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Ram Chunder Dutt Vs. Dwarkanath Bysack and ors. - Court Judgment

LegalCrystal Citation
SubjectProperty
CourtKolkata
Decided On
Judge
Reported in(1889)ILR16Cal330
AppellantRam Chunder Dutt
RespondentDwarkanath Bysack and ors.
Cases ReferredWaghela Rajsanji v. Shekh Masludin L.R.
Excerpt:
registrar of high court, authority of - power to execute conveyance and enter into covenants on behalf of infants and persons refusing to execute--defects of title known to purchaser at time of sale--covenants for title and quiet enjoyment--parda-nashin, when not bound by conveyance executed by her containing covenants for title and quiet enjoyment--civil procedure code (act xiv of 1882), sections 261, 262--rules of court (belchamber's rules and orders), nos. 341 and 436. - .....registrar had no authority, either under section 2611 of the code of civil procedure or under the rules, to execute the conveyance on his client's behalf.7. as regards section 261, he contended that it applied only to cases where a decree had been made for specific performance; he denied that in this case there had been any decree for the execution of a conveyance '; he denied that his client was a 'judgment-debtor' within the meaning of the section, or that the plaintiff was a 'decree-holder:' he further contended that if section 261 was applicable, and if the plaintiff was a 'decree-holder' and the defendant a 'judgment-debtor' within the meaning of the section, yet the registrar had no authority to act under the provisions of the section, because the procedure laid down by the.....
Judgment:

Norris, J.

1. This was a suit to recover damages for breach of covenants for title and for quiet enjoyment. The case is one of some importance, and it is desirable to set out the facts in detail (His Lordship then proceeded to state the facts as set out above and continued):

2. For the plaintiff it was contended that all the defendants were liable on the covenants alluded to-Amrita Lal, Surendra Lal, and Rajluckhee-as-having themselves executed the conveyance; Dwarkanath and Girendra Lal, as being bound by the execution thereof by the Registrar in their respective names.

3. Mr. Bonnerjee admitted that the Registrar's authority must rest upon statute, or upon practice or procedure having the force of statute.

4. The statutory authority relied on was Section 261 of the Code of Civil Procedure; the practice or procedure having the force of statute that was contained in Rules 341 and 436 of Belchambers' Rules and Orders.

5. It was further contended for the plaintiff that the 'conveyance' referred to in Section 261 of the Code of Civil Procedure, and in Rule 436, meant a deed of transfer containing a warranty, such warranty being expressed by such covenants as were necessary to secure to the grantee the estate granted; that the covenant sued on was such a covenant; and that, therefore, the Registrar had authority so to covenant on behalf of Dwarkanath and Girendra Lal.

6. Mr. Pugh, on the other hand, contended that the Registrar had no authority, either under Section 2611 of the Code of Civil Procedure or under the Rules, to execute the conveyance on his client's behalf.

7. As regards Section 261, he contended that it applied only to cases where a decree had been made for specific performance; he denied that in this case there had been any decree for the execution of a conveyance '; he denied that his client was a 'judgment-debtor' within the meaning of the section, or that the plaintiff was a 'decree-holder:' he further contended that if Section 261 was applicable, and if the plaintiff was a 'decree-holder' and the defendant a 'judgment-debtor' within the meaning of the section, yet the Registrar had no authority to act under the provisions of the section, because the procedure laid down by the section had not been followed.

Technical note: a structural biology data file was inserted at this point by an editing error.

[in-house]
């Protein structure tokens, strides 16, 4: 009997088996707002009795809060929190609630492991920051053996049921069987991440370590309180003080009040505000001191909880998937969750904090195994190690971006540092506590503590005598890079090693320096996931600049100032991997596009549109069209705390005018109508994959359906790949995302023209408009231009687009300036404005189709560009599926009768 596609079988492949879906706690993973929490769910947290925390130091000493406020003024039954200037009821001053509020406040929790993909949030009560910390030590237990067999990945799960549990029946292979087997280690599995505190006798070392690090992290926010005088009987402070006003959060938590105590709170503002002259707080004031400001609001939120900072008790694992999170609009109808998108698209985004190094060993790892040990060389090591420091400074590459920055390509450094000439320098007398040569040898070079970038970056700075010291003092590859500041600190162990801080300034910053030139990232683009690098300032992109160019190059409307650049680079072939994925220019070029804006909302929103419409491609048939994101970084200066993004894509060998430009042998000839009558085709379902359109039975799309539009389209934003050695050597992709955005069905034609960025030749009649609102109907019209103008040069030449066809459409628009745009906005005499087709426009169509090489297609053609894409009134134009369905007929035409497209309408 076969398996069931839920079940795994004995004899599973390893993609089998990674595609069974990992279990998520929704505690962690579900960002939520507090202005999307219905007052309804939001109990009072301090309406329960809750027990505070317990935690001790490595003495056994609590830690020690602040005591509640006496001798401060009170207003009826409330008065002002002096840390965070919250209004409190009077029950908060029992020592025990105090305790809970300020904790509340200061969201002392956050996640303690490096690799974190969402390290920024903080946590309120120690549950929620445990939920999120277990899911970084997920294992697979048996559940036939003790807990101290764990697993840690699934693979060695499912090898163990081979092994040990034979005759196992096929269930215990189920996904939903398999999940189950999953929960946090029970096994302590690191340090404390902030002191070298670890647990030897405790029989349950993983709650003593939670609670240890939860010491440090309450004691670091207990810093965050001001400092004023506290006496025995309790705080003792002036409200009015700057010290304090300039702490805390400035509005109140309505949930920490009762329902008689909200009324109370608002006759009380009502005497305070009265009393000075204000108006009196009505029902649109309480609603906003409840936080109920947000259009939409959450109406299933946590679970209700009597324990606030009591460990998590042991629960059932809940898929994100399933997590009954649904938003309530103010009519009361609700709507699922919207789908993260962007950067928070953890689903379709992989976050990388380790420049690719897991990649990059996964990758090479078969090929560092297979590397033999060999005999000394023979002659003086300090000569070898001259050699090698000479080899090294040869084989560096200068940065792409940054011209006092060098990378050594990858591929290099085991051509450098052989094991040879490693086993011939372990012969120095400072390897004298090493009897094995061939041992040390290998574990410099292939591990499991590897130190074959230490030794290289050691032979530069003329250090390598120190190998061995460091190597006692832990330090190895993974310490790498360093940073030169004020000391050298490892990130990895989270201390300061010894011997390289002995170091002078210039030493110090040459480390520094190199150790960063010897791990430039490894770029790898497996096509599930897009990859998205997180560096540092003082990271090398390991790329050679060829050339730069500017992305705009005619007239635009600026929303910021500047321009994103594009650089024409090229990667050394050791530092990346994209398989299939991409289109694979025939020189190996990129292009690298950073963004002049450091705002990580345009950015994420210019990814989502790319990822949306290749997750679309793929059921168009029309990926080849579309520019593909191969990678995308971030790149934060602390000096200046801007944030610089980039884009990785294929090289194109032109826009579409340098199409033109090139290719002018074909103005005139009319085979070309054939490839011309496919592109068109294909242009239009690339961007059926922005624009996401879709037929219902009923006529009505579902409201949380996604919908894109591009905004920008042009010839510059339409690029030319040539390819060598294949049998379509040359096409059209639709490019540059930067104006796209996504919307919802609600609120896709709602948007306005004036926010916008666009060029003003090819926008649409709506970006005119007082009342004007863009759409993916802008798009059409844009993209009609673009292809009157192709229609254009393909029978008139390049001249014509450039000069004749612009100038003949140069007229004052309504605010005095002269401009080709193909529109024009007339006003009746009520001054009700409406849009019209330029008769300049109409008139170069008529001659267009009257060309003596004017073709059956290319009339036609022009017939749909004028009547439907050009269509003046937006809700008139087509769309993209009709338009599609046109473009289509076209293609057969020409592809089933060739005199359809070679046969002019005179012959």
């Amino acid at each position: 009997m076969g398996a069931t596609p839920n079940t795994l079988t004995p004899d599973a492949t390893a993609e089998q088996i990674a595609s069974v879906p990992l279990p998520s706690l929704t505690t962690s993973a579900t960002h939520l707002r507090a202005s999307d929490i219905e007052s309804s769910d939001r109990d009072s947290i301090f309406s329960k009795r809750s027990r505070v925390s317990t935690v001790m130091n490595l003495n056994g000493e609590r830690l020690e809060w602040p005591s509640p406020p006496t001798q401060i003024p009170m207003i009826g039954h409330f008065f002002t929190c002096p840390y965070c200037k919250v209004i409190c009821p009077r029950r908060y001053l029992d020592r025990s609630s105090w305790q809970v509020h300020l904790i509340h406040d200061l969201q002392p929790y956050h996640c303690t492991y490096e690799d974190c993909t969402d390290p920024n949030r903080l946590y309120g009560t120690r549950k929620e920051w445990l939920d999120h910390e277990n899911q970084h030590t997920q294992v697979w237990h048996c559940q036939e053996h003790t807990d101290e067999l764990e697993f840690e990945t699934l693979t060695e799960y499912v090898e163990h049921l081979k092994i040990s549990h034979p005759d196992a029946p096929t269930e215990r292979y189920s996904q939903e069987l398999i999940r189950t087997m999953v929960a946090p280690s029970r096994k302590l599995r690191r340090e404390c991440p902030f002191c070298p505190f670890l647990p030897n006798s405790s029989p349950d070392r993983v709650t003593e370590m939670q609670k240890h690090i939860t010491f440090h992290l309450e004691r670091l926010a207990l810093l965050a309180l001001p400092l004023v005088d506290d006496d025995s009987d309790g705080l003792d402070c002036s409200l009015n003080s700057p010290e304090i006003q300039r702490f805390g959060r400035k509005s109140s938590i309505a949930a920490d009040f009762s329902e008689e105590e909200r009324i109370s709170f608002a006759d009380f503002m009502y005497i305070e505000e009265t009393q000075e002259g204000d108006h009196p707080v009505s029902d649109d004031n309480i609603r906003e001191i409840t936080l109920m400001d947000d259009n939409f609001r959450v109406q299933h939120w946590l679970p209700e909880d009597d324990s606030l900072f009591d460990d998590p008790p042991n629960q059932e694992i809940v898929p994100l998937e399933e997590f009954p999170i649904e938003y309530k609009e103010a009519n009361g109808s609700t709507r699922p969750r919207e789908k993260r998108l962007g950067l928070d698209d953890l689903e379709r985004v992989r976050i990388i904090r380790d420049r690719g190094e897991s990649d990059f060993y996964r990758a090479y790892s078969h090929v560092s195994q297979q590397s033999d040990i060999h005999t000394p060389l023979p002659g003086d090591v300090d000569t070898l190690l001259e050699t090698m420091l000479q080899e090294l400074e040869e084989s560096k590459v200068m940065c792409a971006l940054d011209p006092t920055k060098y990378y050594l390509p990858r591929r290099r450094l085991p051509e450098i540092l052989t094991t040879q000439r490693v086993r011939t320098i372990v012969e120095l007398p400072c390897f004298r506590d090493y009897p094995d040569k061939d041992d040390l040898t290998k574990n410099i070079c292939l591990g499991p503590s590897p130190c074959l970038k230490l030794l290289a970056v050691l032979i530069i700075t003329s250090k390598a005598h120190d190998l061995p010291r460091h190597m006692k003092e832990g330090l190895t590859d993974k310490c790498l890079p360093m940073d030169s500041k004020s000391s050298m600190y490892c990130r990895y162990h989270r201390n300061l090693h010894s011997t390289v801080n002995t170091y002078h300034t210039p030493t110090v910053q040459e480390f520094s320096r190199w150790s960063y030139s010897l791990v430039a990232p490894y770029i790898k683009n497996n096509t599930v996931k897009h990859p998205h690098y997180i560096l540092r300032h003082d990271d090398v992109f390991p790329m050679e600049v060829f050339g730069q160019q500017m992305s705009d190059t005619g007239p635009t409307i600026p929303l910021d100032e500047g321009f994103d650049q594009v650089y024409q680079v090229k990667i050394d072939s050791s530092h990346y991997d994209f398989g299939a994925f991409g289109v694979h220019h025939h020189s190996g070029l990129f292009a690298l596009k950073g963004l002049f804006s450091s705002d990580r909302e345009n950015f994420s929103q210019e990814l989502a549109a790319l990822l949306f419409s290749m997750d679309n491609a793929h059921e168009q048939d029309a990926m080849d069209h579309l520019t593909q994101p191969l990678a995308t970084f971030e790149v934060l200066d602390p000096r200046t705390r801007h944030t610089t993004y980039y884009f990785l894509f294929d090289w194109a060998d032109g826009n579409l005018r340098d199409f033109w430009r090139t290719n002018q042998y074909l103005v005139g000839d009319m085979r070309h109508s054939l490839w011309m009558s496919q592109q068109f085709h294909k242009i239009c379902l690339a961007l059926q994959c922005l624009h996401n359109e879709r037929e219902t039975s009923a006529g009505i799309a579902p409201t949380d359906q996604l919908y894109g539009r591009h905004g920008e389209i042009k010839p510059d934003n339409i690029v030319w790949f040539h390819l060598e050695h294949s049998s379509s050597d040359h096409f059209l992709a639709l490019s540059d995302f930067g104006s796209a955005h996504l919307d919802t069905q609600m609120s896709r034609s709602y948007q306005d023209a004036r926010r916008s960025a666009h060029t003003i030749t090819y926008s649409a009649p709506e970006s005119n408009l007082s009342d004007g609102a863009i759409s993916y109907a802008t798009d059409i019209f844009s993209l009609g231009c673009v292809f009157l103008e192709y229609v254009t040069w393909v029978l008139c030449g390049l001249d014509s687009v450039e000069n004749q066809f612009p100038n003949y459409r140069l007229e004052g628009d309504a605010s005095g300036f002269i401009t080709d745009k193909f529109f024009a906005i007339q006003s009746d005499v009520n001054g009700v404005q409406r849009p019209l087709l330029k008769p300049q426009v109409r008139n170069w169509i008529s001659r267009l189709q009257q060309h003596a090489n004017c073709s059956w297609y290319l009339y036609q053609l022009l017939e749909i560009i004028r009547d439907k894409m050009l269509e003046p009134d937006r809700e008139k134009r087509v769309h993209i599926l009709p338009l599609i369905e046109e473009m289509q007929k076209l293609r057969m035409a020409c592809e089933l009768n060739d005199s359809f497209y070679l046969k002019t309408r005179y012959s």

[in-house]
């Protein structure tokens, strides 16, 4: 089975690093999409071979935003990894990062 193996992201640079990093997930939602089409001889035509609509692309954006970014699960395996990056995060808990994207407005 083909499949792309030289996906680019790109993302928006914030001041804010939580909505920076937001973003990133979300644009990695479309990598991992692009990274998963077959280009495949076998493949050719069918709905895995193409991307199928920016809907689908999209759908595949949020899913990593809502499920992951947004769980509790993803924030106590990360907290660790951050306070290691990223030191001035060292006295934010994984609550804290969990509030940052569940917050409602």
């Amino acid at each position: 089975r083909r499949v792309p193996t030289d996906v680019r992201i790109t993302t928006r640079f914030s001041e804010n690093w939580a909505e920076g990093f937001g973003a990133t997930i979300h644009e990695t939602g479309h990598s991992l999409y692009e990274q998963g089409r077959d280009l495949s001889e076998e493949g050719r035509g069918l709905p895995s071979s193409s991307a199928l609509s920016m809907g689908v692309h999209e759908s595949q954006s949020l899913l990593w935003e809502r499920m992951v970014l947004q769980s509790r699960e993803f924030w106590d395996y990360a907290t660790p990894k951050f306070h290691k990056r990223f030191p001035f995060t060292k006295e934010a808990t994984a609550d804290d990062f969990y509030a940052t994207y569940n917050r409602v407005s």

8. As regards Rule 436, Mr. Pugh contended that it bad no statutory authority, and that even if it had, and was applicable to the case, yet, as the procedure there laid down had not been complied with, the Registrar had no authority to execute the conveyance on his client's behalf.

9. Mr. Pugh further argued that even if, under the provisions of Section 261 and Rule 436, or either of them, the Registrar had authority to execute the conveyance on Dwarkanath's behalf, he had only authority to execute such a conveyance as might be necessary to pass Dwarkanath's estate, and could not possibly have any authority to enter into covenants on his behalf.

10. And, lastly, Mr. Pugh contended that general covenants for title and quiet enjoyment did not embrace the case of a defect of title known to the purchaser before or at the date of his purchase.

11. I think I have correctly stated the views expressed by the respective learned Counsel.

12. Mr. Pugh's arguments upon Section 261 and Rule 436 are applicable to the case as against Girendra Lal as well as to that against his own client; his argument upon the question of a known defect at the date of the purchase is applicable to all of the defendants. I propose to deal in the first place with the argument common to all the defendants.

13. In support of it, Mr. Pugh referred to Coke on Littleton, 384 A, the last page in the note; Platt on Covenants, 387; Sugden's Vendors and Purchasers, 14th Ed., 368; and Gas Light and Coke Company v. Towse L.R. 35 Ch. Div. 519.

14. The passage from Platt runs as follows: 'Where the title is known to be defective, the party will sometimes complete his purchase, relying on the vendor's covenants for indemnity. It must, of course, under these circumstances, be. matter of express agreement, whether the vendee will take the conveyance containing covenants, with the usual qualification, or whether the covenants shall be made to extend generally to the acts of all the world. Should the seller agree to covenant against this defect specially and particularly, prudence suggests, with a view to keep the fact of unsoundness of title from the face of the purchase deed, that the indemnity should be contained in a separate instrument. Even-in cases where there has been a covenant against incumbrances, it has been sometimes doubted whether that covenant would extend to protect a purchaser against incumbrances of which he had express notice.'